The Miami Herald

Best Urban Block in South Florida? It’s out there.

We used to know how to do this in America — how to build a convivial, walkable, prosperous city neighborhood of shops, workplaces and homes that drew people to it like the proverbial bee to honey.

Then came the car, and out went everything we knew. Life and commerce drained out of cities and downtowns as people followed the lure of far-flung suburbs made possible only by the automobile.

Out there, zoning laws banned the traditional city block, the cheek-by-jowl mix of people and activities that gave rise to civilization thousands of years ago. Single-use zoning mandated the strict division of home, workplace and commercial place, each separated from the other by gulfs of highways and automobile arterials that made trying to walk anywhere a fool’s errand, not to mention dangerous.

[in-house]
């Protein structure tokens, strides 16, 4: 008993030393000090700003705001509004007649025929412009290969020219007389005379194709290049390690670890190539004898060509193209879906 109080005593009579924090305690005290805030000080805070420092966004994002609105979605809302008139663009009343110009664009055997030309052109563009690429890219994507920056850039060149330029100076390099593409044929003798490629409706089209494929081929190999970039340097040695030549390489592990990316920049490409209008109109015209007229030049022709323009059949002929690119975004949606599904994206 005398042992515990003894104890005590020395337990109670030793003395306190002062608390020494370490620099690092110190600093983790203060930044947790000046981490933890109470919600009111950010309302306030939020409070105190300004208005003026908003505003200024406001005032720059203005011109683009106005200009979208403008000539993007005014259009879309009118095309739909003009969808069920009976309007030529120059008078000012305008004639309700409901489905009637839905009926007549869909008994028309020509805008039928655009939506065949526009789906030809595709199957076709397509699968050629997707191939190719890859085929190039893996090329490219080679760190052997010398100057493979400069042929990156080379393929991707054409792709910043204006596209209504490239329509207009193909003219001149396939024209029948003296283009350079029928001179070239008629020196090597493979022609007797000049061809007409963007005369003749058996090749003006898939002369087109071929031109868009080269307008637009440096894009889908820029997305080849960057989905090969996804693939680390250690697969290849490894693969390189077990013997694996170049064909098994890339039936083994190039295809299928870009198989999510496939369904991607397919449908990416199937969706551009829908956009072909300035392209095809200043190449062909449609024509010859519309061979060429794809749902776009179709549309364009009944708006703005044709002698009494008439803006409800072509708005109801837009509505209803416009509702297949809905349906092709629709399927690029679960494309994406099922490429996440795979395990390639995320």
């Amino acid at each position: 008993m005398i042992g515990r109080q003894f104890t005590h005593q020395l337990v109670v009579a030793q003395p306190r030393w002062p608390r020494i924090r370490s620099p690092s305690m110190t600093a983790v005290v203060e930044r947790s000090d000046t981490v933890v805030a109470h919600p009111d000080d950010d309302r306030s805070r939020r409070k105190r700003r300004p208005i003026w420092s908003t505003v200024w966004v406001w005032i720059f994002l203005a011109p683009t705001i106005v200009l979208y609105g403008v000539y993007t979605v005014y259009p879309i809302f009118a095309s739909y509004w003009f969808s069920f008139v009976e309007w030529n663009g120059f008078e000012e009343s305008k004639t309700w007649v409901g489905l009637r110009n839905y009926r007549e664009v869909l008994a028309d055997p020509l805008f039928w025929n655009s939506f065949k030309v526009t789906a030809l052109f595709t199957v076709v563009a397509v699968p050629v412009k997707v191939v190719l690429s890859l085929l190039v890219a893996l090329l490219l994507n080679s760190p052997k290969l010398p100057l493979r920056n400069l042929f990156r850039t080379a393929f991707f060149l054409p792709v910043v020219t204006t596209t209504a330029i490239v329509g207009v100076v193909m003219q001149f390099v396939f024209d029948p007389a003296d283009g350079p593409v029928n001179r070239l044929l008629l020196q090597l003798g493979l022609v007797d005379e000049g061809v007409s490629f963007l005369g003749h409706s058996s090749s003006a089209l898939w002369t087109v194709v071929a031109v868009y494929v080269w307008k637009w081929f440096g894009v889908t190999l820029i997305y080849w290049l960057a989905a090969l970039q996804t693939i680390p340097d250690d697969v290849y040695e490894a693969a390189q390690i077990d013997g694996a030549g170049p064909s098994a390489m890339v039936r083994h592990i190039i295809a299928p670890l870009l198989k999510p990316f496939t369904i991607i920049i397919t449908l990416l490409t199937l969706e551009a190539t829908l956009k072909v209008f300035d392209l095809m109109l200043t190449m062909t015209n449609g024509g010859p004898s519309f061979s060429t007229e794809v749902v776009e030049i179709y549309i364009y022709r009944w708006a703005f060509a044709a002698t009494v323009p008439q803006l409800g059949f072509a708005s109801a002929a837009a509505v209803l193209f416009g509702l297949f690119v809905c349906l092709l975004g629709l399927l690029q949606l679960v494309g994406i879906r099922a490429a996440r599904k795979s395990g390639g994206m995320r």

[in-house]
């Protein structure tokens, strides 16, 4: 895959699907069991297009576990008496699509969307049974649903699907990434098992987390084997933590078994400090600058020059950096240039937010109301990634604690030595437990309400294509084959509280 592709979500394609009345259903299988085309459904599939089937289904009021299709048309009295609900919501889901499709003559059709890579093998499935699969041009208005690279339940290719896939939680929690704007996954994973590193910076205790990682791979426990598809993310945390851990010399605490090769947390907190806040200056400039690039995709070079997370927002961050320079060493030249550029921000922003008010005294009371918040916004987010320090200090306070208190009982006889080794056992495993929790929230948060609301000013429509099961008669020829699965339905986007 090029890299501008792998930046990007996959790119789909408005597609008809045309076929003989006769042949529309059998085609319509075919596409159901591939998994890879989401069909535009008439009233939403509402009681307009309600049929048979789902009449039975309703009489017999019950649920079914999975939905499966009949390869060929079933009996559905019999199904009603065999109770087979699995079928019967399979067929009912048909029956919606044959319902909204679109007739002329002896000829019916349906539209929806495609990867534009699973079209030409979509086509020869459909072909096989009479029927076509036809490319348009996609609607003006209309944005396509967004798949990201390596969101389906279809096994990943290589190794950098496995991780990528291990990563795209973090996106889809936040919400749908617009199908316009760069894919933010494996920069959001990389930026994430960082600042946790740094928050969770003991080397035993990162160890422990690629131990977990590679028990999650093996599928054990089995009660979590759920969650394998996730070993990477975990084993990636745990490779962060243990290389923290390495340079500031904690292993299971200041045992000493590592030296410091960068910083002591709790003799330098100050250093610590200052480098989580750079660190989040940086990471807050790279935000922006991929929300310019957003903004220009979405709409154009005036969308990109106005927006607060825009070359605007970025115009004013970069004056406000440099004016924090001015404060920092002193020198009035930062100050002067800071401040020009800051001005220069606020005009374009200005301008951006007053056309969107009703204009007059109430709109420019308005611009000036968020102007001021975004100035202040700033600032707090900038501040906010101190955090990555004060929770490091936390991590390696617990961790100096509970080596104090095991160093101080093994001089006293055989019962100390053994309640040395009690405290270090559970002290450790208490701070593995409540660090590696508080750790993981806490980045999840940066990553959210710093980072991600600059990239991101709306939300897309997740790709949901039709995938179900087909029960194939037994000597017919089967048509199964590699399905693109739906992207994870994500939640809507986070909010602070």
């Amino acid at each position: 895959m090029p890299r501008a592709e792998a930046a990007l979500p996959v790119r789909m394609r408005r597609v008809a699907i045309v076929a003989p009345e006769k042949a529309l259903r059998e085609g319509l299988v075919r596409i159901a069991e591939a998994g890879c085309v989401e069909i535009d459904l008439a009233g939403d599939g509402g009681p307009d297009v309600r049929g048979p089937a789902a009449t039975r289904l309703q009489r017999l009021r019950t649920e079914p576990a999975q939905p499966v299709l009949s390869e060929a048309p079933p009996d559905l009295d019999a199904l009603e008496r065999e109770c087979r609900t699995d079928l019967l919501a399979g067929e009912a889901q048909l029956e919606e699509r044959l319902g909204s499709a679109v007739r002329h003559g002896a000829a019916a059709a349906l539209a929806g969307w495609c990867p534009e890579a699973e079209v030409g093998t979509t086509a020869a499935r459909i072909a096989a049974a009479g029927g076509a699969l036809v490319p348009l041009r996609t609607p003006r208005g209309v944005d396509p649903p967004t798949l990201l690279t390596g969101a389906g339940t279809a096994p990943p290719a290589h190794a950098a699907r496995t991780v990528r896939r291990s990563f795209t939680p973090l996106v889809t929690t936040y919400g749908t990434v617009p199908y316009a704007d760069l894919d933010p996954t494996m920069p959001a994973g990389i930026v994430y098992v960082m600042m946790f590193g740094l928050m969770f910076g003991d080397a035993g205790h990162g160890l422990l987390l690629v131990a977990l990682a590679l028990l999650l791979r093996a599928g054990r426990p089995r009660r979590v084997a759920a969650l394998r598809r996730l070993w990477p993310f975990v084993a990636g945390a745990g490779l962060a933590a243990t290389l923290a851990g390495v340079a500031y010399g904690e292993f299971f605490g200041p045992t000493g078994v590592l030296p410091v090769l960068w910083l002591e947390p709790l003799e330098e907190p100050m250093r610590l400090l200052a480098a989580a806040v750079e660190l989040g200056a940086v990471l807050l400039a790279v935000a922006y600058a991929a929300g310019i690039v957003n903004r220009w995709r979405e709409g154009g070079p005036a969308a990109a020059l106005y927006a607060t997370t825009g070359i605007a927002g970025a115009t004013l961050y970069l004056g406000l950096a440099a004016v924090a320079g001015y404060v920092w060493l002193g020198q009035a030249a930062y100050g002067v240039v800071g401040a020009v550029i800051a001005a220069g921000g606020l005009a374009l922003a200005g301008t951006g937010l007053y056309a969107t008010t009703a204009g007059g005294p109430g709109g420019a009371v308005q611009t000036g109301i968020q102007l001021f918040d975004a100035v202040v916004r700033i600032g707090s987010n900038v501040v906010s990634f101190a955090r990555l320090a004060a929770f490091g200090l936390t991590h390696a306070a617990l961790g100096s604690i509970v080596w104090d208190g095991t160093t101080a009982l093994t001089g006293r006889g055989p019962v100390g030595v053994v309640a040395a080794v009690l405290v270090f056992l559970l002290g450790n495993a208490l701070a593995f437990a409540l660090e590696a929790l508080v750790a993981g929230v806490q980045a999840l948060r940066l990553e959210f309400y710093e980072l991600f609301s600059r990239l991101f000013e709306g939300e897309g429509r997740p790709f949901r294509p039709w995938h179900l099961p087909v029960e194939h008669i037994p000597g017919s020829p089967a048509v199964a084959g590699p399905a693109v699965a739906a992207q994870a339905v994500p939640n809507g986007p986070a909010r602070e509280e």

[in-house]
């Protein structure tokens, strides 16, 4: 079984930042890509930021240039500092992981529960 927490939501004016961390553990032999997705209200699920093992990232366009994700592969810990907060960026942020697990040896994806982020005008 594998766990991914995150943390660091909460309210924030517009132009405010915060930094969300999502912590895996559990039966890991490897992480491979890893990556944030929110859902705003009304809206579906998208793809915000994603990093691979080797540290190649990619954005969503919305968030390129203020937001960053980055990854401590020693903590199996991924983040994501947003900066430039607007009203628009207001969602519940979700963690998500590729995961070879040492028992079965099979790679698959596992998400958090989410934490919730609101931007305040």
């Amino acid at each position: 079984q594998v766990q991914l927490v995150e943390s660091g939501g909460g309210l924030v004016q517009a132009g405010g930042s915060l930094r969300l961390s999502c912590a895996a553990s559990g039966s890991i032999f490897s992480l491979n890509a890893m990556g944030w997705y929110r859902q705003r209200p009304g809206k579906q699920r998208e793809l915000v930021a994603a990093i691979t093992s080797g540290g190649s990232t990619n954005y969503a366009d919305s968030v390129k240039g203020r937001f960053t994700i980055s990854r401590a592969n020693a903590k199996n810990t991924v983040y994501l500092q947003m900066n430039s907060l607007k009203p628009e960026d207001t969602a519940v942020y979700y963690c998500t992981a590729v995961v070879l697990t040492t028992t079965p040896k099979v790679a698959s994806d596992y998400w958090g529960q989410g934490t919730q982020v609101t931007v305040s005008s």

For the longest time, Americans who wanted to experience the pedestrian-friendly charms and dynamism of a “real city’’ had to fly to Paris or Rome or Barcelona, old places the automobile colonized but never conquered entirely.

Now we’re taking another look at this arrangement.

From Pittsburgh to Denver to New York, from West Palm Beach to Tampa to Miami, young people, families and retirees who have tired of the ‘burbs and their endless traffic congestion are flocking back to once-dormant, even blighted downtowns and urban neighborhoods, reigniting urban economies. New U.S. Census Bureau figures show that big U.S. cities are growing in population.